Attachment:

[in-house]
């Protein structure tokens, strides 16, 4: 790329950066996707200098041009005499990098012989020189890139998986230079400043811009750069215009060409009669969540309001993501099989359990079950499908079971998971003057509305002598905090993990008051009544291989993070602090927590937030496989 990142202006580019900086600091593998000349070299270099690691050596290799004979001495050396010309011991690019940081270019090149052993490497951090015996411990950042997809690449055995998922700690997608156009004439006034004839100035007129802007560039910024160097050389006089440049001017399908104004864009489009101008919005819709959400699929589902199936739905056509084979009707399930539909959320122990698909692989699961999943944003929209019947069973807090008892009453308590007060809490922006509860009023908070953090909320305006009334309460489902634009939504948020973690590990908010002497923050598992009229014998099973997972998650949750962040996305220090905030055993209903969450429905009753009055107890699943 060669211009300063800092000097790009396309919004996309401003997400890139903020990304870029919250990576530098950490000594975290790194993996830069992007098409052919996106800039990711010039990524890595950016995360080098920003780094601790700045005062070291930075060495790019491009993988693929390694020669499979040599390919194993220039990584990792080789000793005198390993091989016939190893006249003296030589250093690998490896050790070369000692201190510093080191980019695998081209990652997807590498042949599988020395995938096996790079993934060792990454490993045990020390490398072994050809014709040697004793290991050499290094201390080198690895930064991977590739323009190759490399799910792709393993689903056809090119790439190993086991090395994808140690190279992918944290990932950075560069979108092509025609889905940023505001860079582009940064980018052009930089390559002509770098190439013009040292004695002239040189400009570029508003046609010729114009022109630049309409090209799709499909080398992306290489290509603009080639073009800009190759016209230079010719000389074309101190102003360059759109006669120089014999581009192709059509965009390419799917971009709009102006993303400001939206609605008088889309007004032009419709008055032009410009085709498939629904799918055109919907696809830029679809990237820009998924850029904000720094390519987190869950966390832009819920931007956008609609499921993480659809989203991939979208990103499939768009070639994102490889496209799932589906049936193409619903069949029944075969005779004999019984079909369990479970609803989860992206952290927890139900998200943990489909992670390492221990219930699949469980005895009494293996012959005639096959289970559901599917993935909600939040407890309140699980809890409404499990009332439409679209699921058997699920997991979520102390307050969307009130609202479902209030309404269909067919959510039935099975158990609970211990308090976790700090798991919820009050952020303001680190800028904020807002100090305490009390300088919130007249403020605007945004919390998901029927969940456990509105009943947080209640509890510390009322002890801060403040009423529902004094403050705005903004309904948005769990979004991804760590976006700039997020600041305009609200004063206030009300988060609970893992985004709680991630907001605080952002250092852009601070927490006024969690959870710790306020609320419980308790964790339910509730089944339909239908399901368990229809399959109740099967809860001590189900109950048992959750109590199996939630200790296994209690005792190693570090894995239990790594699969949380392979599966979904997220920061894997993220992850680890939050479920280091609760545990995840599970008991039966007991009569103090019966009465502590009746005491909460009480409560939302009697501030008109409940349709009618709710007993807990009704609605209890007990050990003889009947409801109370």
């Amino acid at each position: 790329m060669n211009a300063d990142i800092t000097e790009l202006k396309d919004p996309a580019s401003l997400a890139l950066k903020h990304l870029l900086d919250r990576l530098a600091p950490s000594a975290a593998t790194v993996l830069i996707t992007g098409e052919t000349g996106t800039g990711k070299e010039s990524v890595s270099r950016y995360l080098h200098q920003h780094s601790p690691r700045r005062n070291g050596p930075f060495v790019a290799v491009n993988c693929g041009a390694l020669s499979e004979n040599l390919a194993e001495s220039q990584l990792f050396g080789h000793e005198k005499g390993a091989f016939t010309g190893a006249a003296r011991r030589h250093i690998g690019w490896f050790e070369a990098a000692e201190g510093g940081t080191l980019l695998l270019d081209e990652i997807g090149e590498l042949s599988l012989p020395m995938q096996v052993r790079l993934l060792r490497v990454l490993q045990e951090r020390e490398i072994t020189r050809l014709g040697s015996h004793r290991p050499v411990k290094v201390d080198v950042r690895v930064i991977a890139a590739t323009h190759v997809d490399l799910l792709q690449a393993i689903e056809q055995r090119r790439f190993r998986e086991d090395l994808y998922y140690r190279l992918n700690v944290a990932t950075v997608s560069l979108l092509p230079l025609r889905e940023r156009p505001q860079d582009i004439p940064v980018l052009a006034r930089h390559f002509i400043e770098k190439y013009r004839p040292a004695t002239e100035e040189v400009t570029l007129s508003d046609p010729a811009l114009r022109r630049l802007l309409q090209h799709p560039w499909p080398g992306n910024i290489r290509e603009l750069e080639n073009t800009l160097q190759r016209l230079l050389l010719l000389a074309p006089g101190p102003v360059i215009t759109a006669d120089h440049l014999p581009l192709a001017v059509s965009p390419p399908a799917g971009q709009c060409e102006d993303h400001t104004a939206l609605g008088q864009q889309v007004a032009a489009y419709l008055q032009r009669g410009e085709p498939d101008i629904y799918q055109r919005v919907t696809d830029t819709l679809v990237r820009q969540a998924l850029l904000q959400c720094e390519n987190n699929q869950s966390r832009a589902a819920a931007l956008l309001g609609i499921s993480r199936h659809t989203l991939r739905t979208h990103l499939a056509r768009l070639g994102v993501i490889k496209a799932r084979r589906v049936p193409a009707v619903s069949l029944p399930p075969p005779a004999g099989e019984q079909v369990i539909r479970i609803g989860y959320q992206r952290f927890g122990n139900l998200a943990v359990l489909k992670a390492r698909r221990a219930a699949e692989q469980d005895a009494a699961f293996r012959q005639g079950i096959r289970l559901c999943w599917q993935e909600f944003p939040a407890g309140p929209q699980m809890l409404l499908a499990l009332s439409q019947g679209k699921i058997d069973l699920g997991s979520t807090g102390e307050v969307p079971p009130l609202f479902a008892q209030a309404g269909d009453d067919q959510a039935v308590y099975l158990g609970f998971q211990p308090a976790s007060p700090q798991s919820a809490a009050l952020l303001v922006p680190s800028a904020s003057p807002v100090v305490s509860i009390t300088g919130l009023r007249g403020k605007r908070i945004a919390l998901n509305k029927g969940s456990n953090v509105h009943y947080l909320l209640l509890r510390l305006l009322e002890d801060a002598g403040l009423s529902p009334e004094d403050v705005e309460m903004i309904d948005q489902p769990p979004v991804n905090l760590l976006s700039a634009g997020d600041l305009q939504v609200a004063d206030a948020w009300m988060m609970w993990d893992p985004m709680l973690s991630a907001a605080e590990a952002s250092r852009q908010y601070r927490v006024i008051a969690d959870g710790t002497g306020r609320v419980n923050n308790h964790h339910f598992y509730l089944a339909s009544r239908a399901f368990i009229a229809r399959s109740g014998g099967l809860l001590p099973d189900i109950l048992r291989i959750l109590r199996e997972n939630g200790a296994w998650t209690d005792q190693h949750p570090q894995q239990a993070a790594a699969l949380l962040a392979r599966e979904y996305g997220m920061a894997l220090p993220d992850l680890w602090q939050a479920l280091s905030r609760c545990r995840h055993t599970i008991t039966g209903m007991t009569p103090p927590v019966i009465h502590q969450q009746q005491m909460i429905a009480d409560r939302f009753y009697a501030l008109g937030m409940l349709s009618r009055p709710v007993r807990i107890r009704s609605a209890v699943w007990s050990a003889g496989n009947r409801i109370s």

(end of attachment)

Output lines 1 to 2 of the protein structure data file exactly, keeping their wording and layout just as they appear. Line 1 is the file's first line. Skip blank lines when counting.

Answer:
[in-house]
């Protein structure tokens, strides 16, 4: 790329950066996707200098041009005499990098012989020189890139998986230079400043811009750069215009060409009669969540309001993501099989359990079950499908079971998971003057509305002598905090993990008051009544291989993070602090927590937030496989 990142202006580019900086600091593998000349070299270099690691050596290799004979001495050396010309011991690019940081270019090149052993490497951090015996411990950042997809690449055995998922700690997608156009004439006034004839100035007129802007560039910024160097050389006089440049001017399908104004864009489009101008919005819709959400699929589902199936739905056509084979009707399930539909959320122990698909692989699961999943944003929209019947069973807090008892009453308590007060809490922006509860009023908070953090909320305006009334309460489902634009939504948020973690590990908010002497923050598992009229014998099973997972998650949750962040996305220090905030055993209903969450429905009753009055107890699943 060669211009300063800092000097790009396309919004996309401003997400890139903020990304870029919250990576530098950490000594975290790194993996830069992007098409052919996106800039990711010039990524890595950016995360080098920003780094601790700045005062070291930075060495790019491009993988693929390694020669499979040599390919194993220039990584990792080789000793005198390993091989016939190893006249003296030589250093690998490896050790070369000692201190510093080191980019695998081209990652997807590498042949599988020395995938096996790079993934060792990454490993045990020390490398072994050809014709040697004793290991050499290094201390080198690895930064991977590739323009190759490399799910792709393993689903056809090119790439190993086991090395994808140690190279992918944290990932950075560069979108092509025609889905940023505001860079582009940064980018052009930089390559002509770098190439013009040292004695002239040189400009570029508003046609010729114009022109630049309409090209799709499909080398992306290489290509603009080639073009800009190759016209230079010719000389074309101190102003360059759109006669120089014999581009192709059509965009390419799917971009709009102006993303400001939206609605008088889309007004032009419709008055032009410009085709498939629904799918055109919907696809830029679809990237820009998924850029904000720094390519987190869950966390832009819920931007956008609609499921993480659809989203991939979208990103499939768009070639994102490889496209799932589906049936193409619903069949029944075969005779004999019984079909369990479970609803989860992206952290927890139900998200943990489909992670390492221990219930699949469980005895009494293996012959005639096959289970559901599917993935909600939040407890309140699980809890409404499990009332439409679209699921058997699920997991979520102390307050969307009130609202479902209030309404269909067919959510039935099975158990609970211990308090976790700090798991919820009050952020303001680190800028904020807002100090305490009390300088919130007249403020605007945004919390998901029927969940456990509105009943947080209640509890510390009322002890801060403040009423529902004094403050705005903004309904948005769990979004991804760590976006700039997020600041305009609200004063206030009300988060609970893992985004709680991630907001605080952002250092852009601070927490006024969690959870710790306020609320419980308790964790339910509730089944339909239908399901368990229809399959109740099967809860001590189900109950048992959750109590199996939630200790296994209690005792190693570090894995239990790594699969949380392979599966979904997220920061894997993220992850680890939050479920280091609760545990995840599970008991039966007991009569103090019966009465502590009746005491909460009480409560939302009697501030008109409940349709009618709710007993807990009704609605209890007990050990003889009947409801109370």